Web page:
Real-life illustration of Consensus Mechanism with Byzantine generals' problem

In this problem, a group of army generals who lead different parts of
the Byzantine army is planning to attack or retreat from a city. The only
way of communicating among them is via a messenger. They need to
agree to strike at the same time in order to win. The issue is that one or
more generals might be traitors who could send a misleading message.
Therefore, there is a need for a viable mechanism that allows for
agreement among the generals, even in the presence of the treacherous
ones, so that the attack can still take place at the same time. As an analogy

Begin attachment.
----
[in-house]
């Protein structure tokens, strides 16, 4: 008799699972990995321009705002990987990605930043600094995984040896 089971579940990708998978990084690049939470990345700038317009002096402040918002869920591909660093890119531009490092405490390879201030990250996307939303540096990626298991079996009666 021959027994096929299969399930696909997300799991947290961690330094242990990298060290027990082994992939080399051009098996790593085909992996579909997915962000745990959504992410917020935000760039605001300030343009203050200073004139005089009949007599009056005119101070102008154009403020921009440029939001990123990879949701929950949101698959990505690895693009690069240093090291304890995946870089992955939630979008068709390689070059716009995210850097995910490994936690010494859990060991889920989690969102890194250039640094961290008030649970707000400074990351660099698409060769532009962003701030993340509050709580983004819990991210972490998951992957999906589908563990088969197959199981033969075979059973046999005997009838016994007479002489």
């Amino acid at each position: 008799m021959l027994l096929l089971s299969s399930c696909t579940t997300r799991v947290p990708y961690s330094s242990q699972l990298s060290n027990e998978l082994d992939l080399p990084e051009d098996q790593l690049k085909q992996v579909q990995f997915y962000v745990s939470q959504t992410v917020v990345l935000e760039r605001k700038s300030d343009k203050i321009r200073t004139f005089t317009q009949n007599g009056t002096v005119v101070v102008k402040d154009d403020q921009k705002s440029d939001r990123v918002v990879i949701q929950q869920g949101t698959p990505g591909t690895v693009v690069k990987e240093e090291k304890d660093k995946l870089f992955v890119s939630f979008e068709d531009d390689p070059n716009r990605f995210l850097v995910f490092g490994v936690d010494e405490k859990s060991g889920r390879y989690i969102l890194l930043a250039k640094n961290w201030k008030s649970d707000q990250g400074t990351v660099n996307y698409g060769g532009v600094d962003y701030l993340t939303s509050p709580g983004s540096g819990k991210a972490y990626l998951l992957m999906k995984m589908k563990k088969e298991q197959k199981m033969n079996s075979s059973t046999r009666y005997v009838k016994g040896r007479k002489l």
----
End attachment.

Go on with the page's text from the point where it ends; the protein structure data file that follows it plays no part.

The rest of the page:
for distributed systems, the generals can be considered honest nodes, the
traitors as Byzantine nodes (that is, nodes with arbitrary behavior), and
the messenger can be thought of as a channel of communication among
the generals.
This problem was solved in 1999 by Castro and Liskov who presented the
Practical Byzantine Fault Tolerance (PBFT) algorithm, which solves the
consensus problem in the presence of Byzantine faults in asynchronous
networks by utilizing the state machine replication protocol. PBFT goes
through a number of rounds to eventually reach an agreement between
nodes on the proposed value